Commentator Mr Sheridan claimed the Andrews government made ‘no serious effort’ to stop Melbourne’s mass Black Lives Matter demonstrations following the death of George Floyd in the United States (pictured, thousands of protesters turned out for the Black Lives Matter protest in Melbourne on June 6)
About 10,000 people attended Melbourne’s protest following the death of US man George Floyd
Fines of $1652 were issued for the organisers of the city’s protest but the state Labor government did not go as far as the New South Wales government, which attempted to block the biggest demonstration on June 6 (pictured, demonstrators march the streets during the Black Lives Matter protest)
‘We will never know what effects these gatherings had on spreading the virus,’ Mr Sheridan wrote on Saturday. ‘But they certainly led people to conclude that if it’s OK for people to conclude that it’s OK for 10,000 people to gather in the city, it’s surely OK for 10 to 20 to gather in my home.’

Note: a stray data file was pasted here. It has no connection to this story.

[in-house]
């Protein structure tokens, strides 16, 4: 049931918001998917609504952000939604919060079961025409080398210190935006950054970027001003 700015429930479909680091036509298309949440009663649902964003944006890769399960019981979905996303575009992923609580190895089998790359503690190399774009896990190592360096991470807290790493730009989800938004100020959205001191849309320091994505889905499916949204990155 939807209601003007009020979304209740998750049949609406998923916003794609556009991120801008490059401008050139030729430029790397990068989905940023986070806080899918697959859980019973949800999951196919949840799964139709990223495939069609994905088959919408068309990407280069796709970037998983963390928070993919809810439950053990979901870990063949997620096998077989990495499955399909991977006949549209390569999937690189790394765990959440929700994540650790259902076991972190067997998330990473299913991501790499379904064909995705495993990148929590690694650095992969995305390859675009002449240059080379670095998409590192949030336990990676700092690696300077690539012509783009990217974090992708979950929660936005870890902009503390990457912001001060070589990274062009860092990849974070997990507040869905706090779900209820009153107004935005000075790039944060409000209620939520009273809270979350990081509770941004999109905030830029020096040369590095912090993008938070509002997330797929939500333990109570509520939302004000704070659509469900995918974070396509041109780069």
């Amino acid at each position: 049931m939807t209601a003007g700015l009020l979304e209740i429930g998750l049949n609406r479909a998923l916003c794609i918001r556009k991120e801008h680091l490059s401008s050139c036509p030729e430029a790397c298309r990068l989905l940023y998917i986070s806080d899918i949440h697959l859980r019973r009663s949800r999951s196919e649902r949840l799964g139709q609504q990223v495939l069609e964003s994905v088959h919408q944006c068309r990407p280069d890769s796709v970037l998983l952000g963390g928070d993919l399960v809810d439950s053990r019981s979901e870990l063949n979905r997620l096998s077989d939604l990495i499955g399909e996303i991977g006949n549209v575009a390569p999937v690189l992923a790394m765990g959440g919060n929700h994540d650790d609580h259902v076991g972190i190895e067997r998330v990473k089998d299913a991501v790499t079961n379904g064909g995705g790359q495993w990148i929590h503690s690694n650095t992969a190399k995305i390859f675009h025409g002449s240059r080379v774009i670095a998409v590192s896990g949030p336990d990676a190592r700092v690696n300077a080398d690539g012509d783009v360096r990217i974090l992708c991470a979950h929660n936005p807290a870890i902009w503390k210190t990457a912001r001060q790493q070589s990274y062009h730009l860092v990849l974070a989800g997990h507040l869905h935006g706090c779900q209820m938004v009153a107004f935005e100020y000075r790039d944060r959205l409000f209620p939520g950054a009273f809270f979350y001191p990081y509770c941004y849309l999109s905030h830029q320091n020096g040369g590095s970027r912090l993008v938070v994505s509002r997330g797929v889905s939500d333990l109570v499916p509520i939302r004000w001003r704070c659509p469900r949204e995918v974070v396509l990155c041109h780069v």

Ms Credlin said:’Either we are in a COVID emergency – and the rules apply to everyone – or we’re not.’
But Victorian Health officials vehemently dispute the criticisms. Health officials said that only four positive COVID-19 cases came from people who attended the mass demonstration in Melbourne a month ago.
Others point out shopping centres were already crammed with people at the time of the protests.
3. ‘Conspiracies’ in the suburbs and political distractions
The state’s Health Minister, Jenny Mikakos, revealed on Friday that 10,000 people in Victoria’s hotspots had refused door-to-door testing on the basis they believed the outbreak was a conspiracy.